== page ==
I've been part of several tribute/homage/songbook projects, notably with Zimbabwe Nkenya, doing an Ornette Coleman project, a mid-'60s Miles quintet project, part of a Monk tribute; now the main thing happening musically for me is the Miles Davis electric project. So I've been involved with this experience where someone (maybe even me) loves the music of so and so enough to get a group together, try it out, do some of the favorite pieces. With some of Zim's projects it was a drag, ultimately, because he wanted to do OC's songs, he wanted to do the tougher material too from the MD quintet, some very nuanced Monk tunes too, and where were the musicians? Myself included! I always felt completely behind the curve there, exposed, unable to develop a statement of my own and left either poorly imitating Higgins, Blackwell, Roach, Jones (man, Broadway Blues is a bitch!) Williams or, well, generally, lost. With the Miles electric project it's different, because that grew out of players I had already heard here: DJ's, live and pre-produced samples, guitarists, keyboard, bass. It happened more organically, the sounds and approaches already fit before we started to shape pieces like Honky Tonk, Yesternow, Black Satin, etc. The end result is sometimes our versions are flat out close can we get to some of the suspense of Yesternow, for example...sometimes the versions, even of the same tune, are unrecognizable. It's filtered through a kind of freedom that was not available on the OC or Miles quintet projects, because the mastery and the understanding was not in the ensemble, was not in the sound. The tunes there were out of reach, some kind of Platonic eidos that we could only genuflect at the base of or stumble around within, offering our pale stabs, no matter how much we loved the originals.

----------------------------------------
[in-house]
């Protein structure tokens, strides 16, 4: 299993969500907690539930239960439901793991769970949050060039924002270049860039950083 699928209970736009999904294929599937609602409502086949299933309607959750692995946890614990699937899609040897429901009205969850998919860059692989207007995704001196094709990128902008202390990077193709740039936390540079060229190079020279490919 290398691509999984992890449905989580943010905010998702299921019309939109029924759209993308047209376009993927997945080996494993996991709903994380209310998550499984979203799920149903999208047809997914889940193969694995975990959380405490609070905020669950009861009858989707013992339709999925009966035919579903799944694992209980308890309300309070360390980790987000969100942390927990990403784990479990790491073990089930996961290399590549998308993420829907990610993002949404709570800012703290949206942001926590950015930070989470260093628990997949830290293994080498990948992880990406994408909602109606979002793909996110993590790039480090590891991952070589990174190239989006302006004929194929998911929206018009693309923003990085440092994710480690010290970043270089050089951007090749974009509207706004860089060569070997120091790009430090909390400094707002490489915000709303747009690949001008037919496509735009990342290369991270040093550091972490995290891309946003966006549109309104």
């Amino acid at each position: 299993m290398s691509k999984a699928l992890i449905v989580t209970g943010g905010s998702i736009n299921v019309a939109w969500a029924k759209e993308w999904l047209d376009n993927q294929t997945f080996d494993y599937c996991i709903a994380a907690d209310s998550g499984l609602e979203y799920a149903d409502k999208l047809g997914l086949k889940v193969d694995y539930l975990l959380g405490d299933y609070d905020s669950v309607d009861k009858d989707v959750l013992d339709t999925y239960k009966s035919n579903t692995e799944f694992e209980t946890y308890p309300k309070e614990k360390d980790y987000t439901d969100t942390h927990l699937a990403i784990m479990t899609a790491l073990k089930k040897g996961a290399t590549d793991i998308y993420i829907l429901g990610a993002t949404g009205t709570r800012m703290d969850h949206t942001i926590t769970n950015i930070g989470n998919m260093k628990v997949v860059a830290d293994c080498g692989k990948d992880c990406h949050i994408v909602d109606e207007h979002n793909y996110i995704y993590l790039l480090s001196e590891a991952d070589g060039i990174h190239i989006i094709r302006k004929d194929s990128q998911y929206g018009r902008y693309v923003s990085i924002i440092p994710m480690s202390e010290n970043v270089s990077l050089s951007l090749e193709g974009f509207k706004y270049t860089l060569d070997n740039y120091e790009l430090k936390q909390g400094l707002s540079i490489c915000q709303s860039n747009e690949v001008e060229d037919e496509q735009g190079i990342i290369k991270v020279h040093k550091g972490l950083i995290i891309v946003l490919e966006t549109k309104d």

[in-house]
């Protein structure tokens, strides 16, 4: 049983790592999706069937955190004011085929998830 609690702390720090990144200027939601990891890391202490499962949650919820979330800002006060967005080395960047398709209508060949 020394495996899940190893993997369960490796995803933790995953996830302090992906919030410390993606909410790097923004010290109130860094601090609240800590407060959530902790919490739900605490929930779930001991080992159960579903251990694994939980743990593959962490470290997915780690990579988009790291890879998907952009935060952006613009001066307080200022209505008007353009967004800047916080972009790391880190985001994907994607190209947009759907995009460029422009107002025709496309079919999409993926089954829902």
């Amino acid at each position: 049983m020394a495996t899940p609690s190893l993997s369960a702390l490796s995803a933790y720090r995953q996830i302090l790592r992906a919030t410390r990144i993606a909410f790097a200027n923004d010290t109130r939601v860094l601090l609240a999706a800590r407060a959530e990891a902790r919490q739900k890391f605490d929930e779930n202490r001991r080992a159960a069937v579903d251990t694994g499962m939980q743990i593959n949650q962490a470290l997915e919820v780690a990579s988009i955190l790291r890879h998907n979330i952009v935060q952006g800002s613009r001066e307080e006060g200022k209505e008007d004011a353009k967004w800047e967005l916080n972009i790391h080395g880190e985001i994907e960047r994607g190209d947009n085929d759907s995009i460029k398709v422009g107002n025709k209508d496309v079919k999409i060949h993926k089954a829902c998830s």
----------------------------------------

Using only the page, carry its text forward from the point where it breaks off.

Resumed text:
The Vandermark 5's "Free Jazz Classics Vol. 3: Six for Rollins" sounds like this to me. Both forced and lost. The format is head-solo-solo-solo-head, the arrangements seem desultory, and the overall effect lacks so many of the qualities of Sonny Rollins' music: daring, humor, space, fluidity, elan. The playing is superb, yet another example of unequivocally fine musicianship standing still, running in place, sounding contained and distant, even when the bar lines drop. It's as if the music is a museum piece, a simulacrum, with the homage not reverent enough or all too reverent, I can't decide which. There's a spirit joyless and formulaic in it. I love hearing Vandermark's bari, Jeb Bishop's bone, Kent Kessler's bass and Dave Rempis in particular (shades of Dolphy, Roscoe Mitchell...he is in my opinion the best soloist on the date), but Tim Daisy's drums are so literal. It's jazz drumming on music that I can't help but hear with Roach, Jones, etc. The elasticity of the tempos on The Bridge make me wonder-- are we hearing people play or think about playing while they play? The device itself is not at fault, it's the way it clobbers me over the head.